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the known outcomes to compute statistics which enable subsequent
predictions. Supervised models use data consisting of predictors and
targets . The predictors are attributes (columns) used to predict the
outcome— the target attribute (also a column).
Unsupervised learning does not require, and does not accept,
knowledge of any correct answer. It merely looks at all the data and
applies an algorithm that performs the appropriate analysis. Cluster-
ing is an unsupervised technique that determines the clusters that
naturally exist in the data.
In data mining, several terms have evolved to mean the same
thing. For example, when referring to a column of data, the typical
relational database term, we will see the terms attribute, field, and
variable . Similarly, when referring to the rows of data, we will see the
terms case, record, example , and instance . They typically can be used
interchangeably. 5 In JDM, we have adopted the terms attribute and
case .
The Mining Metaphor
Data mining is the process of extracting knowledge from data. That
knowledge can be used to understand the nature of a business or
scientific problem, or applied to new data to make predictions or
classifications. Just as mining in the physical world involves a pro-
cess of going from raw earth to refined material (e.g., gold, steel,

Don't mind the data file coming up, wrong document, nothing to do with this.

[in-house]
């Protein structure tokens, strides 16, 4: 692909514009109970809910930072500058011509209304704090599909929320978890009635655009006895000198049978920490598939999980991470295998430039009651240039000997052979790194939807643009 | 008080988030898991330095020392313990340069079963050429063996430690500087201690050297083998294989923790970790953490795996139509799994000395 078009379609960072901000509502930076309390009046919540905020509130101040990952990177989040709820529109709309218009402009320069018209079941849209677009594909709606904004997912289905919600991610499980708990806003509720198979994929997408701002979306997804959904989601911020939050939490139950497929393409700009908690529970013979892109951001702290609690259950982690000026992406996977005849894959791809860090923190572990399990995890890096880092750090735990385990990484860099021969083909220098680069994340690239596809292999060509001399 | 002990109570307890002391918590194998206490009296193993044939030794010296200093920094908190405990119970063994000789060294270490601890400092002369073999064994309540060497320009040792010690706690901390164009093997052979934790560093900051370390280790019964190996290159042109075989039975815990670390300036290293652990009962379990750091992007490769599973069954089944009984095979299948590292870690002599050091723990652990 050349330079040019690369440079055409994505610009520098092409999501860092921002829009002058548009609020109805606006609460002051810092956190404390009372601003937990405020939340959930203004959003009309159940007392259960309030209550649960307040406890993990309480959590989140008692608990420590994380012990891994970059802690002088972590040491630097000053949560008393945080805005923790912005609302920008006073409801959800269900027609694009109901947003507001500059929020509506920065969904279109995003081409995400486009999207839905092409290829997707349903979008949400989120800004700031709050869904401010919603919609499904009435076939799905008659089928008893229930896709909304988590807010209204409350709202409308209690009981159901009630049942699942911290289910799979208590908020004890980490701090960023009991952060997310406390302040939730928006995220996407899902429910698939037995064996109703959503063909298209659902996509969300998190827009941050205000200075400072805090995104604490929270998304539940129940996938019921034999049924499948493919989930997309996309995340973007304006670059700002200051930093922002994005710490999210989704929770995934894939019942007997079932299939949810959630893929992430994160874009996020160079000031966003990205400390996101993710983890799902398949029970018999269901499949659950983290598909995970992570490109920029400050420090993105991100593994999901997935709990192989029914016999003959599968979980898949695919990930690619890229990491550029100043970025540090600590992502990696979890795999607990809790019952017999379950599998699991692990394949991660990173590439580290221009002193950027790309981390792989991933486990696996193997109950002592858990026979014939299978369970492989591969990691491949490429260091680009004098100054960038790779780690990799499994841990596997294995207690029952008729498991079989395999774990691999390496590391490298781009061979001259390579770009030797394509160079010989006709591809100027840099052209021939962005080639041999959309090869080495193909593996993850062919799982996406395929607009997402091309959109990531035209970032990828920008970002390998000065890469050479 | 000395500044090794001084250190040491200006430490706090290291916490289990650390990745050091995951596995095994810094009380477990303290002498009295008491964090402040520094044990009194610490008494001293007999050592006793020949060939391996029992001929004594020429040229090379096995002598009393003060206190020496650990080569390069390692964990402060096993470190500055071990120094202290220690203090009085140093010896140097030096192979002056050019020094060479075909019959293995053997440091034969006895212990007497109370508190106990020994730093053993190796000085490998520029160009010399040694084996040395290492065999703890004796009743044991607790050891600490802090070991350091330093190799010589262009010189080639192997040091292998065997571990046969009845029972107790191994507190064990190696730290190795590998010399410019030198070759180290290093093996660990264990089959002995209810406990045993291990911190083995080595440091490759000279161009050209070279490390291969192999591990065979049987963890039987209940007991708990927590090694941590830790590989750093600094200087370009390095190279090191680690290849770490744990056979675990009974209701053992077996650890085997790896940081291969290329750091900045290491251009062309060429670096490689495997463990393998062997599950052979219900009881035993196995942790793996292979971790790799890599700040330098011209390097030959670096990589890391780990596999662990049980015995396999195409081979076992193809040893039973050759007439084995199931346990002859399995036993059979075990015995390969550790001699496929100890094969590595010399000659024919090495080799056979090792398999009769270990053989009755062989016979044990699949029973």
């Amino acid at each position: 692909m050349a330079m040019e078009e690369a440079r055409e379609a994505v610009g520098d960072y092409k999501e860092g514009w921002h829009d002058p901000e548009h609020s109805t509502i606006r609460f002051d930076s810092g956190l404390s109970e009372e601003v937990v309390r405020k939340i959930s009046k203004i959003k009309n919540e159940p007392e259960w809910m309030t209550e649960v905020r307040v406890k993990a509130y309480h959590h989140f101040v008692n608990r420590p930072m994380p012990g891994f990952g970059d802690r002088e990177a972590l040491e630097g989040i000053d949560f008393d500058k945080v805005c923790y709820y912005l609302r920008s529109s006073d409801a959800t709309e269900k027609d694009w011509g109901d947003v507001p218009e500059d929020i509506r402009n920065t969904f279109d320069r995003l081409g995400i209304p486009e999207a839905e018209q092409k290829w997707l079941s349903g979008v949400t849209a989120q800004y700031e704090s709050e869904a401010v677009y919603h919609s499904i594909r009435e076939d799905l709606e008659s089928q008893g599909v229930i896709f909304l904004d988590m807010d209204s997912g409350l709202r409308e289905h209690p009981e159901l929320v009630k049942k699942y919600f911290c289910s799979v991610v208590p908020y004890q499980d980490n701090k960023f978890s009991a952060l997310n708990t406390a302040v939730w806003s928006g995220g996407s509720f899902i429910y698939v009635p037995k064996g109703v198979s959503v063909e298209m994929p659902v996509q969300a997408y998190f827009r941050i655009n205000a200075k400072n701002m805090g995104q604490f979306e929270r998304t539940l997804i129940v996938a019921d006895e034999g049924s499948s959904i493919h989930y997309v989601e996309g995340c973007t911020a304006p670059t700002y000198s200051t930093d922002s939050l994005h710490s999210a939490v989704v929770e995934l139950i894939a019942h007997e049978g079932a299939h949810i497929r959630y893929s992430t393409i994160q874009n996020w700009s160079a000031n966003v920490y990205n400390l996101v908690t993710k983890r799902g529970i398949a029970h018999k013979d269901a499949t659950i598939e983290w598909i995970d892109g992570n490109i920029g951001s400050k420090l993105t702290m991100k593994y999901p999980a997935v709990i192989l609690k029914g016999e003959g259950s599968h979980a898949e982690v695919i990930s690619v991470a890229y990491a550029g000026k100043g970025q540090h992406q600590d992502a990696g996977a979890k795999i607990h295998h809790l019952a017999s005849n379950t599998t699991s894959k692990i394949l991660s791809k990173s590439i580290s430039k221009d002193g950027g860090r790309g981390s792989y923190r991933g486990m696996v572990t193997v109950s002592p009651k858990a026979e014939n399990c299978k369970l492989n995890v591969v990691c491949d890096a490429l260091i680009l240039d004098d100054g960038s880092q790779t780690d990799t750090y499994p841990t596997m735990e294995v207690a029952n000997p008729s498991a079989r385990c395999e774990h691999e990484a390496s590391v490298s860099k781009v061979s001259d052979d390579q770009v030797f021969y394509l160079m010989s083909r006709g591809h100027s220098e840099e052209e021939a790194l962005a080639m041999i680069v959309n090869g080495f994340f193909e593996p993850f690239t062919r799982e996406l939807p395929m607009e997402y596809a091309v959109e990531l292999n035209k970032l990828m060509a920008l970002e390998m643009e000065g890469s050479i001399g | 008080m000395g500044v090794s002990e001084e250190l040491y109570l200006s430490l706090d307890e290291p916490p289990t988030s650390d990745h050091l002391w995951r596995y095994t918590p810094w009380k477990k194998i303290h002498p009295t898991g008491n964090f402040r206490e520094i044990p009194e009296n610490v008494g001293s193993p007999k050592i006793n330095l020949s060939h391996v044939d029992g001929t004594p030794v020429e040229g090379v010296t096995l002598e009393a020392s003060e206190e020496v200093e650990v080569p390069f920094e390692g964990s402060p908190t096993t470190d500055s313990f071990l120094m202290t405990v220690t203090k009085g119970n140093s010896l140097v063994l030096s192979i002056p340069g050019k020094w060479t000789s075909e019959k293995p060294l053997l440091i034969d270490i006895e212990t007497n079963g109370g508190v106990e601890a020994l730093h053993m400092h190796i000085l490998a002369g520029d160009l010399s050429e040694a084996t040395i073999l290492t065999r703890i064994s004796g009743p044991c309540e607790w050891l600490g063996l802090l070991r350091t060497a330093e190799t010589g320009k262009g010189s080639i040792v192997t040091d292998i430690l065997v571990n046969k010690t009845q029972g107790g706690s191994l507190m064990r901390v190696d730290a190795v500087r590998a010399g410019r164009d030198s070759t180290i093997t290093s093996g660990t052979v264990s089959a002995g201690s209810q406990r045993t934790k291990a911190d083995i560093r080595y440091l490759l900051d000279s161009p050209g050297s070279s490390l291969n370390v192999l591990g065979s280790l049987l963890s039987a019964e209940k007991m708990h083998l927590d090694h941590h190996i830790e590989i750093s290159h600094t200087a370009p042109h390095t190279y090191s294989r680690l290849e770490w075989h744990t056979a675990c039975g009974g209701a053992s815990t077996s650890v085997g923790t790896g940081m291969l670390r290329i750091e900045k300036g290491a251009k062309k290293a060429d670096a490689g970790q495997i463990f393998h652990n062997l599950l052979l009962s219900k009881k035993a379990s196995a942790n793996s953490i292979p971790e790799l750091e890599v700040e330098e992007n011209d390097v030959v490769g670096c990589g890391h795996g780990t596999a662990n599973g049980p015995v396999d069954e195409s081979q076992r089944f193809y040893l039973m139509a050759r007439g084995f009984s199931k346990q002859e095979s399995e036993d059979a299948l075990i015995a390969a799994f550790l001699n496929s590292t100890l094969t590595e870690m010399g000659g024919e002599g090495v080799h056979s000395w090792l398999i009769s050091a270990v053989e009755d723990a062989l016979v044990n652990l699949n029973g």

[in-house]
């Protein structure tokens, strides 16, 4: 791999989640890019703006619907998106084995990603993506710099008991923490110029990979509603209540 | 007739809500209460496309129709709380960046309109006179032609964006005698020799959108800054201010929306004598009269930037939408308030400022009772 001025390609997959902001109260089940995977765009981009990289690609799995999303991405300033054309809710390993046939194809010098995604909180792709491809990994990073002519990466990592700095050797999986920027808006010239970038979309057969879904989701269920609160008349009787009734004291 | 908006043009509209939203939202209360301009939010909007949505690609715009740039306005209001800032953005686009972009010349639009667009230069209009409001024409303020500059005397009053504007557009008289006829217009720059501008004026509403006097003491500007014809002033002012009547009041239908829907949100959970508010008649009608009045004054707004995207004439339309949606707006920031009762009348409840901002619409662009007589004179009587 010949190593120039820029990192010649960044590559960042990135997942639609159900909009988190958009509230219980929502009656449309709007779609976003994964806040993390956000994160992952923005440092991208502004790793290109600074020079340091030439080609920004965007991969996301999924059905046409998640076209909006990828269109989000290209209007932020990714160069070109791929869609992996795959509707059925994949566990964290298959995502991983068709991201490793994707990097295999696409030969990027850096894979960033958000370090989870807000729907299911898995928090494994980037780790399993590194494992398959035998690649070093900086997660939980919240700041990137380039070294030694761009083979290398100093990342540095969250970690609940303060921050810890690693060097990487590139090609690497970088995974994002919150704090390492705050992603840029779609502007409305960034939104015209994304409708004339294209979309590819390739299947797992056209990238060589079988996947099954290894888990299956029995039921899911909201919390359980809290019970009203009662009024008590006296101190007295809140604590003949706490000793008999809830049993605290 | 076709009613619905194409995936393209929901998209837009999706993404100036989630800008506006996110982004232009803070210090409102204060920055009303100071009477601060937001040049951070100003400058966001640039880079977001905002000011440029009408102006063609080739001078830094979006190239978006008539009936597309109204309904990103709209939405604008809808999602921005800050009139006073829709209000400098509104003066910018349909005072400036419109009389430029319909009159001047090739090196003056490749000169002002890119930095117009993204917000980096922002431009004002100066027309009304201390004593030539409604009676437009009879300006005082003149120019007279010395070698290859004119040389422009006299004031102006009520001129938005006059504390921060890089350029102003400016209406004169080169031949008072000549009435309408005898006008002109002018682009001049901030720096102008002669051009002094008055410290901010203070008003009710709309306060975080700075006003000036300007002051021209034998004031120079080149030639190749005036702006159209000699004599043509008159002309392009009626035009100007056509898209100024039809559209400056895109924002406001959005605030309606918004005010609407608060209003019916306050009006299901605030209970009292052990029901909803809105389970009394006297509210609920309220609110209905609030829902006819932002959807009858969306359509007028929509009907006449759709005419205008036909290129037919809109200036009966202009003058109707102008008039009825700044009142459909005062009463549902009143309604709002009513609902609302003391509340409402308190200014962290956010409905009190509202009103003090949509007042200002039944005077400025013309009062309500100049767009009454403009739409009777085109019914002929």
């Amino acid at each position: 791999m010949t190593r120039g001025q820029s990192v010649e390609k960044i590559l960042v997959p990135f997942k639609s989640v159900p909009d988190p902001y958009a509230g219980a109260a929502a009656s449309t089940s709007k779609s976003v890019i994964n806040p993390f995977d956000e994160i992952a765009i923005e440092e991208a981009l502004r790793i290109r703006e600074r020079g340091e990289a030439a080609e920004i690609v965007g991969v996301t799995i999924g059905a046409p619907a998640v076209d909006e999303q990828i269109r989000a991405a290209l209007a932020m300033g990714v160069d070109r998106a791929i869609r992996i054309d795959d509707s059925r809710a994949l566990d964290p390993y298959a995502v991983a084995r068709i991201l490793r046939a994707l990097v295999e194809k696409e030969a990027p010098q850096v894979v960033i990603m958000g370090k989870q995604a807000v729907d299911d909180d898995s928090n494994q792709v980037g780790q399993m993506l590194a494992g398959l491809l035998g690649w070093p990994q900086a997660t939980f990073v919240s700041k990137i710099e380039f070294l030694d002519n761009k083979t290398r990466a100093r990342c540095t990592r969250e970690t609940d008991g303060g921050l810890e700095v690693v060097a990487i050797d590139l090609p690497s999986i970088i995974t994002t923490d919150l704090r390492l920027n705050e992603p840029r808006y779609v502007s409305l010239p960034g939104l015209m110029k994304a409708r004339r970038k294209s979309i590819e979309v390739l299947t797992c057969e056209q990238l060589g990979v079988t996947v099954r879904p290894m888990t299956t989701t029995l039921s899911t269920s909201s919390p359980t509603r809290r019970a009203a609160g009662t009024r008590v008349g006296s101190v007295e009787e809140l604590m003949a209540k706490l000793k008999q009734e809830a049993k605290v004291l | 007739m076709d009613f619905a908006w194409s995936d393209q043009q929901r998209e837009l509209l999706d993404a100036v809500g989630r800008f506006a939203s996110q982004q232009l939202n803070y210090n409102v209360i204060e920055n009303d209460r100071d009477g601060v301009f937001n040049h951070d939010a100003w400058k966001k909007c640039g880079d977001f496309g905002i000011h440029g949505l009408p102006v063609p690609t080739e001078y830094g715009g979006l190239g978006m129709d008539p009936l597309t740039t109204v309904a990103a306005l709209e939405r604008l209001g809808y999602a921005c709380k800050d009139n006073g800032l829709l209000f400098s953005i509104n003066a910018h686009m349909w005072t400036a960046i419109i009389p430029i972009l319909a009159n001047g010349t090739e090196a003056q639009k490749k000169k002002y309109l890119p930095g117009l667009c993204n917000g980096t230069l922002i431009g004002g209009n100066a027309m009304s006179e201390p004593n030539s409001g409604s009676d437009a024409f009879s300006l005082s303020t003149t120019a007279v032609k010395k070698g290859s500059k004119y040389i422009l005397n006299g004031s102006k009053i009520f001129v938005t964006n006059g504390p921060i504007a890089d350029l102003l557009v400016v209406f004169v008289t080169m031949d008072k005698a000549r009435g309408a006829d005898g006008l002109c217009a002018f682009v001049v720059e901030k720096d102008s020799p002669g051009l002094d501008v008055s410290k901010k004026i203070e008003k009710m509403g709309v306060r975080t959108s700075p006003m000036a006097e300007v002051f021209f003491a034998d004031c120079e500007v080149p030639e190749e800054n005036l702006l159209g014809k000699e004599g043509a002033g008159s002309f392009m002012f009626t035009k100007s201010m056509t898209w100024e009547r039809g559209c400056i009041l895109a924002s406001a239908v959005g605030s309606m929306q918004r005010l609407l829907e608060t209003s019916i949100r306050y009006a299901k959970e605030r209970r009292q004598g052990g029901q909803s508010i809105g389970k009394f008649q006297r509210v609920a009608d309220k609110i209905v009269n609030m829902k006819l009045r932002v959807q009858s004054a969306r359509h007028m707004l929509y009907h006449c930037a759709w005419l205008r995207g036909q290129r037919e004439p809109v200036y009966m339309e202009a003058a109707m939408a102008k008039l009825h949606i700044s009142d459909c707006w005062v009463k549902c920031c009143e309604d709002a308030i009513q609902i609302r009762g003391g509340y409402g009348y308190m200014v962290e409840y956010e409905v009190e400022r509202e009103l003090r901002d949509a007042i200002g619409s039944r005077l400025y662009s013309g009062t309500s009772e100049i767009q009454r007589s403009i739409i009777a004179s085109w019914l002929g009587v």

and platinum) to end-products (e.g., jewelry, electronics), data min-
ing involves a process of going from large volumes of raw data to
extracted knowledge to knowledge applied in practice. This section
takes this metaphor to its limit by contrasting a description of the
gold mining process [Wells 2006] with data mining.
Gold mining involves the science, technology, and business of the discovery of
gold, in addition to its removal and sale in the marketplace. Gold may be
found in many places, most commonly rock but even sea water; in very small quanti-
ties. More often it is found in greater quantities in veins associated with igneous
rocks, rocks created by heat such as quartzite.
“Data Mining” is somewhat of a misnomer since we are not trying
to discover “data,” but the knowledge that is present in data. In any
There are some distinctions to be made, for example, a case may be comprised of
multiple records when the data is stored in transactional format . Here a case
corresponds to a transaction consisting, perhaps, of multple items as purchased
at a grocery store checkout.
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